The opinion of the court was delivered by: SHADUR
MILTON I. SHADUR, UNITED STATES DISTRICT JUDGE
This action arises out of the sale by plaintiff Steven Rayman ("Rayman") of all the shares of stock (the "Shares") of Crest Savings ("Crest") to defendant Peoples Savings Corporation ("PSC"), immediately followed by PSC's transfer of the Shares to its wholly-owned subsidiary (and present codefendant) Peoples Bank for Savings ("PBS"). Two other codefendants, James Flanagan and his wife Bridget,
have moved for leave
(1) to file a counterclaim against Rayman, (2) to join as an added defendant to that counterclaim former Crest President Thomas Mulcahy ("Mulcahy") and (3) to file a third-party complaint against Flanagans' former attorney John D. Purdy, Jr. ("Purdy") and Purdy's law firm Siemon, Larsen & Purdy (the "Partnership").
For the reasons stated in this memorandum opinion and order:
2. Leave to file Counterclaim Counts I and III against Rayman and Mulcahy is denied.
3. Leave to file the third-party complaint contained in Count IV is also denied.
In March and April 1988 Rayman and PBS entered into an agreement (the "Agreement") that provided in substance for the former's sale and the latter's purchase of the Shares for $ 9 million in cash. Purdy conducted the deal negotiations on behalf of PSC, PBS, John B. Schnure ("Schnure," president of both PSC and PBS and a principal shareholder in PSC)
and Flanagan (another principal shareholder in PSC).
As required by law where control of a savings association is being acquired by any savings and loan holding company (12 U.S.C. § 1730a(e)(1)(A)(i)
), the Agreement specifically conditioned the closing of the purchase on approval by Federal Savings and Loan Insurance Corporation ("FSLIC") as well as any other required governmental approval (it appears that though the application for approval was directed to FSLIC, formal approval had to emanate from Federal Home Loan Bank Board ("Board")). By June 14 Board had conditionally approved the transaction and change of control as described in the purchaser's application.
Unfortunately, things looked to be going south when PSC found itself unable to arrange the financing that the parties had agreed to and had described to the regulatory authorities. That unexpected hurdle was cleared as far as the parties were concerned when they agreed to (and memorialized in their September 8 "Closing Agreement") a restructuring of the transaction so that:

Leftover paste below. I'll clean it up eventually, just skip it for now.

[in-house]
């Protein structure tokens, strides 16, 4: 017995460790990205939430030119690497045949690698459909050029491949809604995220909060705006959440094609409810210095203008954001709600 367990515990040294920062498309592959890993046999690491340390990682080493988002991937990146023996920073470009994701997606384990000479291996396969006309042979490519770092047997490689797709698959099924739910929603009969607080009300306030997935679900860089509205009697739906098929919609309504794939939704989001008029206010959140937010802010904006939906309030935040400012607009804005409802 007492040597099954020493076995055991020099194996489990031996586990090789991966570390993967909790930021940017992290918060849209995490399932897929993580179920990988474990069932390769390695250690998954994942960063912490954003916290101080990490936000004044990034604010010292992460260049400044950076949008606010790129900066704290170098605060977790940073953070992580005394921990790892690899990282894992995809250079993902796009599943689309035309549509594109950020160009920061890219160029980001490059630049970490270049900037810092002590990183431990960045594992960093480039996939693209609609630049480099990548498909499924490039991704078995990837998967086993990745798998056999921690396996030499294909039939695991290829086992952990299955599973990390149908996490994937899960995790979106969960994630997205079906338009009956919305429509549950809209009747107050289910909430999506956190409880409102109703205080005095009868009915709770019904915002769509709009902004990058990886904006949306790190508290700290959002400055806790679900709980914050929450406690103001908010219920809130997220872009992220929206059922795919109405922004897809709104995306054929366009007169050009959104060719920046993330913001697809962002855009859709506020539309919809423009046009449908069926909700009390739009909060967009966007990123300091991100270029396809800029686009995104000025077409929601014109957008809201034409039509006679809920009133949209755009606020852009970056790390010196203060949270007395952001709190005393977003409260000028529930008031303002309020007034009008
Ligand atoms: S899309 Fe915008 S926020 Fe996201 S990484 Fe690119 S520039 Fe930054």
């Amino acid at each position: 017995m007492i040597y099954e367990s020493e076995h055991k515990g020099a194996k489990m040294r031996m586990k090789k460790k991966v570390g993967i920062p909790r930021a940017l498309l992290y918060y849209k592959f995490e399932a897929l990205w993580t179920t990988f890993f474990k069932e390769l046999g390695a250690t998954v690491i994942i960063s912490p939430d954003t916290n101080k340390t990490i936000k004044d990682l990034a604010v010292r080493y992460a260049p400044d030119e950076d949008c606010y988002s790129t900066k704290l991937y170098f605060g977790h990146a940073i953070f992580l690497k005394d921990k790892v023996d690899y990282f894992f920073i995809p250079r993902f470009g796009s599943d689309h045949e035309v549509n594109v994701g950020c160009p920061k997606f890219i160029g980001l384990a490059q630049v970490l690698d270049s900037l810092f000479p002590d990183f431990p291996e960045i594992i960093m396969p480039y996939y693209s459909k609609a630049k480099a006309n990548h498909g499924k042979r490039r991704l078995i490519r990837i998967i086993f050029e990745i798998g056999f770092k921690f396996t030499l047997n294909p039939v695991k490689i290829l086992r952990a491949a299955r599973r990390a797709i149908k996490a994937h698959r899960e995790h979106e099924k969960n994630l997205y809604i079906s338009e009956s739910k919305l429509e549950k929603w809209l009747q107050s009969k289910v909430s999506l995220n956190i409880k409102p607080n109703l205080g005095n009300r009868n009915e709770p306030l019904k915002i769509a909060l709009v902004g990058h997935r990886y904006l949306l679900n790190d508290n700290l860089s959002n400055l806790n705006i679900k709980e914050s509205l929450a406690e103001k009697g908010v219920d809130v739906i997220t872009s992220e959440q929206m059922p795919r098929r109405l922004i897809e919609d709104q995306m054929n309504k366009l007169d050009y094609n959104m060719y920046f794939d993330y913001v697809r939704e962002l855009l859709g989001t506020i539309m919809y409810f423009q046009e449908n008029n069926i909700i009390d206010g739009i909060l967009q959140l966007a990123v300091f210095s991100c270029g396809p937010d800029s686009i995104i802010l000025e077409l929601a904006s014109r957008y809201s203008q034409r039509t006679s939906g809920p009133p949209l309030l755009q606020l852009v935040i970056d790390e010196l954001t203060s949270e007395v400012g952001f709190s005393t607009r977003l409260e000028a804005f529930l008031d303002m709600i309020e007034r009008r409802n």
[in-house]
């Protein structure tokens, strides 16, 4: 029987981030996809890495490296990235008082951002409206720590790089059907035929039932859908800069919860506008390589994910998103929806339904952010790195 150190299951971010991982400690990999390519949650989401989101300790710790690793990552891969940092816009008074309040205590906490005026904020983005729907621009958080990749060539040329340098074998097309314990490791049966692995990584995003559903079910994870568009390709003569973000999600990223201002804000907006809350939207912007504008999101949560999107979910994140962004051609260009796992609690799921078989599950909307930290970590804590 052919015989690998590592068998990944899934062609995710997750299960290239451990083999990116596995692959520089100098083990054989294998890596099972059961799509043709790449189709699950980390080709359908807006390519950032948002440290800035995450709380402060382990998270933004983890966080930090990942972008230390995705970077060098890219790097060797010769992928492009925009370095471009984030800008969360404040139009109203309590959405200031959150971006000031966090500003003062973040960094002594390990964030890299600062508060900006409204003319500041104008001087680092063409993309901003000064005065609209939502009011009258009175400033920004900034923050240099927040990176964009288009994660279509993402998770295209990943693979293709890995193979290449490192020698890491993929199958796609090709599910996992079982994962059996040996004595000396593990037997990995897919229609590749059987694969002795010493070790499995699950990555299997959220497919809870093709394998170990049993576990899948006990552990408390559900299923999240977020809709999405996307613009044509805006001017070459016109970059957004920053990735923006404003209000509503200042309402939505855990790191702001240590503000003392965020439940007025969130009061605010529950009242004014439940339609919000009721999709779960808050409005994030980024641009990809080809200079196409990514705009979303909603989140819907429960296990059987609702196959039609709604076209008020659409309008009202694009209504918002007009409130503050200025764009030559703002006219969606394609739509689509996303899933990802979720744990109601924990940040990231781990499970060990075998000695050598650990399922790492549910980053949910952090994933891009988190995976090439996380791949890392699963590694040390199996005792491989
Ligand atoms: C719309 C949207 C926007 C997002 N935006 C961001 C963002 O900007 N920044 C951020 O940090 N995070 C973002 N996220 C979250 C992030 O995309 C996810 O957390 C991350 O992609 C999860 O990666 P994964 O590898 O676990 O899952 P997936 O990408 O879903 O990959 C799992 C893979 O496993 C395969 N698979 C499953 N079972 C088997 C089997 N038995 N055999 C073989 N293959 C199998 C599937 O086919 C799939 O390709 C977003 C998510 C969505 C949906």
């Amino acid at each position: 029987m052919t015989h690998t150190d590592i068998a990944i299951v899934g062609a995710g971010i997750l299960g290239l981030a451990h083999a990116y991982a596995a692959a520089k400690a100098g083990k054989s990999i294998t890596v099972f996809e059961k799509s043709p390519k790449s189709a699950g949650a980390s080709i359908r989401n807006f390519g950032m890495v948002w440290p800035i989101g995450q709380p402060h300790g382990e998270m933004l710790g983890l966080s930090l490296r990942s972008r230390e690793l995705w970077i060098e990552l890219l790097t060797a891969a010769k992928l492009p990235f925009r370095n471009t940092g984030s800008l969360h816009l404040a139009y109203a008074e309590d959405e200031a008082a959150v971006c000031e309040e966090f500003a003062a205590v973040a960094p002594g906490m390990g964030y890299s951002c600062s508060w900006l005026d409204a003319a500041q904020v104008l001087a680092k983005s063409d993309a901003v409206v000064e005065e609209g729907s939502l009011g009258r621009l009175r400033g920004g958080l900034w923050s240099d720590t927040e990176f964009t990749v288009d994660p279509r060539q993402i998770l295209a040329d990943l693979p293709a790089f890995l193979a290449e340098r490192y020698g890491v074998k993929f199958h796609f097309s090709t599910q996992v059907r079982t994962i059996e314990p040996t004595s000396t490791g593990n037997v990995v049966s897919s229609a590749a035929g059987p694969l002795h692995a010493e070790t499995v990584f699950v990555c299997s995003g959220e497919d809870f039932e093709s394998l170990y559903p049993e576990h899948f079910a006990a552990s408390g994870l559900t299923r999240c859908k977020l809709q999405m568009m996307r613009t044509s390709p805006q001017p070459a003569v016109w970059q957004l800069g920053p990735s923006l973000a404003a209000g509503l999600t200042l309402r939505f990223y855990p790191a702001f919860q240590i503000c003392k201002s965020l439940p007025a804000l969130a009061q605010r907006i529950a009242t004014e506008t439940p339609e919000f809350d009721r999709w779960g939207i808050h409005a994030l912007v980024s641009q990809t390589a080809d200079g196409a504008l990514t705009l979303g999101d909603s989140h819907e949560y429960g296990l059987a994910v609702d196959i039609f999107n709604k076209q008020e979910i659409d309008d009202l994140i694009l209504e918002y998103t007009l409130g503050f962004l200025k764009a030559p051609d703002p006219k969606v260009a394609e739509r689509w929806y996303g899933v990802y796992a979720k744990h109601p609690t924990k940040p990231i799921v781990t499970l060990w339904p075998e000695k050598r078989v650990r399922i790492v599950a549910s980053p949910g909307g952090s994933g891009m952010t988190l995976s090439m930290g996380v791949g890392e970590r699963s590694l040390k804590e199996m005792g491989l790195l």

1. PSC rather than PBS would be the purchaser of the Shares.
2. Rayman would receive $ 5.5 million in cash and PSC's note for $ 3.5 million (the "PSC Note") instead of the previously-agreed $ 9 million in cash.
3. Each of Flanagans and Schnures would execute an unconditional personal guaranty of the PSC Note.
Although those changes in the transaction necessitated further Board approval, that approval was apparently never secured. PSC then defaulted on the PSC Note, and the parties are now pointing the fingers of asserted blame (and liability).
With Flanagans' tendering of the current Counterclaim and Third Party Complaint, the roving finger points back at Rayman and also at present nonparties Mulcahy, Purdy and Partnership. Counterclaim Counts I and II respond in kind to Rayman's Section 10(b) and common law fraud claims. Rather than targeting the failure to obtain Board approval, in those claims Flanagans blame PSC's default on problems endemic to Crest's banking business that Rayman and Mulcahy failed to disclose before the closing. Flanagans specifically say that Rayman and Mulcahy intentionally misstated the financial condition of Crest and overstated the value of the Shares "by as much as 18 times [their] actual value" in violation of Section 10(b) and of common law principles of fraud. Counterclaim Count III then attempts to use the failure to obtain Board approval against Rayman as an offensive weapon, seeking a declaratory judgment that the entire transaction was illegal and therefore the guaranties are unenforceable. Finally, in Count IV Flanagans present a third-party complaint against Purdy and Partnership for legal malpractice, asserting their alleged failure to obtain the necessary Board approval. This Court must decide whether to allow Flanagans to pursue any or all of those claims as part of this action.
Standing To Assert Counterclaim Count I
Rayman and Mulcahy urge this Court to deny Flanagans leave to advance their Count I claim on the ground that Flanagans lack standing to sue under Section 10(b). This Court agrees.
Neither party disputes the well-established rule for determining whether a plaintiff has standing to assert a Section 10(b) claim. Blue Chip Stamps v. Manor Drug Stores, 421 U.S. 723, 44 L. Ed. 2d 539, 95 S. Ct. 1917 (1975) adopted what had become known as the Birnbaum rule after the seminal case of Birnbaum v. Newport Steel Corp., 193 F.2d 461 (2d Cir. 1952): Standing under Section 10(b) is limited to plaintiffs who were purchasers or sellers of securities. Whether Flanagans may maintain their Count I counterclaim thus turns in the first instance on whether they, as significant shareholders in the purchasing company and guarantors of the purchase price, fit into one of those categories.